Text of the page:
The quality of the materials is perfect, though there may be some problems with assembling it for the first time. The replacements (if required) can be bought from the manufacturer. As for the price, it’s about $170 — more expensive than many wider models. Yet the quality and the support make up for it entirely.
- Accuracy: 8.4
- Ease of use: 9.2
- Value for money: 9.2
- Great overall quality
- Easy to assemble
- Pro 4
- Steady support
- Rather expensive
6. Imony Portable Chainsaw Mill
The 36” wide chainsaw mill by imony (this manufacturer is another one represented by retailers instead of itself) is similar to others, except for supported bar length. It is compatible with saw bars from 10” to 36” long (with the familiar adjustment, the actual cut will be narrower). This model is lighter than most other 36” ones, about 15 lbs.
It doesn’t require a hole in the bar, holding it by clamping. Though it lacks patented technologies by Granberg, it’s also relatively solid and usable. But if you are using it, don’t forget to take a measuring tape because the built-in scale is not that precise. You may need to make some cuts just to get used to its specifics, but after that, you’ll make all the adjustments automatically.
Overall, it’s a good product but not stellar. Its manual lacks details for assembling it, only the pictures, so your common sense should come to the rescue. Given its price, that’s about half as much as that of a similar Granberg tool. The support is also better than one could expect from such a no-name manufacturer, with replacement parts being delivered quickly.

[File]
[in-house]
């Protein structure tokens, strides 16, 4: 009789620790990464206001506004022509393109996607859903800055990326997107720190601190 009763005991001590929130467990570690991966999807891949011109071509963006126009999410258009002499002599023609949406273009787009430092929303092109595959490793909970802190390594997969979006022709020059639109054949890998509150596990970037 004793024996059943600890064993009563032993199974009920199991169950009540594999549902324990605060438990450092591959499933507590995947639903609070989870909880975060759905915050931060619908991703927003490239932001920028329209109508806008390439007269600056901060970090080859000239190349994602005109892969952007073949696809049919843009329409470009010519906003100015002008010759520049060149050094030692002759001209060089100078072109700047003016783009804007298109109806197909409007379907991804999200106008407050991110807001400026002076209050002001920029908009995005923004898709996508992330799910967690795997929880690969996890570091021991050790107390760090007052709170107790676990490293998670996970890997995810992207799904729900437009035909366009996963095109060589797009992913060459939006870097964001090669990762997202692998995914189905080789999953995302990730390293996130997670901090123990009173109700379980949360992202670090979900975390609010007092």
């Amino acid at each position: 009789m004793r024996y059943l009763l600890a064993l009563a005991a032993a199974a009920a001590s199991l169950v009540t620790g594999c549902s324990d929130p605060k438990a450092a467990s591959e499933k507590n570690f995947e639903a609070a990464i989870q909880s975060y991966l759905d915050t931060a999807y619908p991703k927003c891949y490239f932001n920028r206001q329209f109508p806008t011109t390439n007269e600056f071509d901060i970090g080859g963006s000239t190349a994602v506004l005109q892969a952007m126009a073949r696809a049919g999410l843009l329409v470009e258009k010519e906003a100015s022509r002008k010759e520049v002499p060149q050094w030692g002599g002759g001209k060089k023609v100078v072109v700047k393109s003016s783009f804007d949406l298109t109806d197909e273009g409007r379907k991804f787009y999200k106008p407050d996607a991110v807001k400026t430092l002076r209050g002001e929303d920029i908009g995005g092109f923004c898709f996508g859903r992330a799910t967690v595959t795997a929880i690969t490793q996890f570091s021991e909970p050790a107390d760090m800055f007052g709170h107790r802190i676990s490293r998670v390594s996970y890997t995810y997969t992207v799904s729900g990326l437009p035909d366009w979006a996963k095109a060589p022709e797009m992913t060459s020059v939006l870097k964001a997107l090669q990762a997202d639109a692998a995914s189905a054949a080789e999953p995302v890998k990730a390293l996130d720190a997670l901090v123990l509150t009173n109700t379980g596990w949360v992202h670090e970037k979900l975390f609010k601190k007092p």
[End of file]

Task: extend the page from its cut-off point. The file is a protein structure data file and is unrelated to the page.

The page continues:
- Accuracy: 7.2
- Ease of use: 8.0
- Value for money: 7.6
- Decent materials
- Easy to assemble
- Good support
- The scale lacks accuracy
- Responsive to vibration
7. VBENLEM 14”-36” Chainsaw Mill
No wonder those imitating Granberg Alaskan are mostly Chinese brands with nearly no official representation. But the products they make are often almost on par with the original. This one by a manufacturer whose name is anything but slips off the tongue is a worthy version of an Alaskan-style sawmill with decent grips and a protection screen.
The parameters are standard for size: it supports bars from 14” to 36” long, allowing for cuts from 0.5” to 13” thick. It has a built-in scale, and it’s precise, unlike the one by imony. The manual lacks detailed step-by-step assembling instructions, but they can be derived from the pictures.
The screws used for connecting parts are solid, and the protection screen makes the process safer. The bar doesn’t have to be drilled to connect to the mill. It requires accuracy to tighten the bolts just right so the bar doesn’t slip and the chain isn’t blocked.
The price is slightly above $70, which looks quite reasonable. It’s funny they have to explain that it doesn’t include the chainsaw or the rail.
- Accuracy: 9.0
- Ease of use: 8.4
- Value for money: 8.8
- Decent build
- Easily adjustable
- Quality materials
- Poor manual
- Needs some trial and error to master
After these chainsaw sawmill reviews, you may decide they are mostly the same. Yet there are differences, and here’s something for you to consider before you bring them your money.
What to consider when choosing the best chainsaw mills
So, you decided to process those big logs yourself, and a chainsaw mill is a must. But how do you choose the best chainsaw mill for your purposes? Let’s break it down a little.
Every chainsaw mill is compatible with a certain range of bar lengths. It’s usually rather wide; no mill is versatile, so select according to your potential tasks.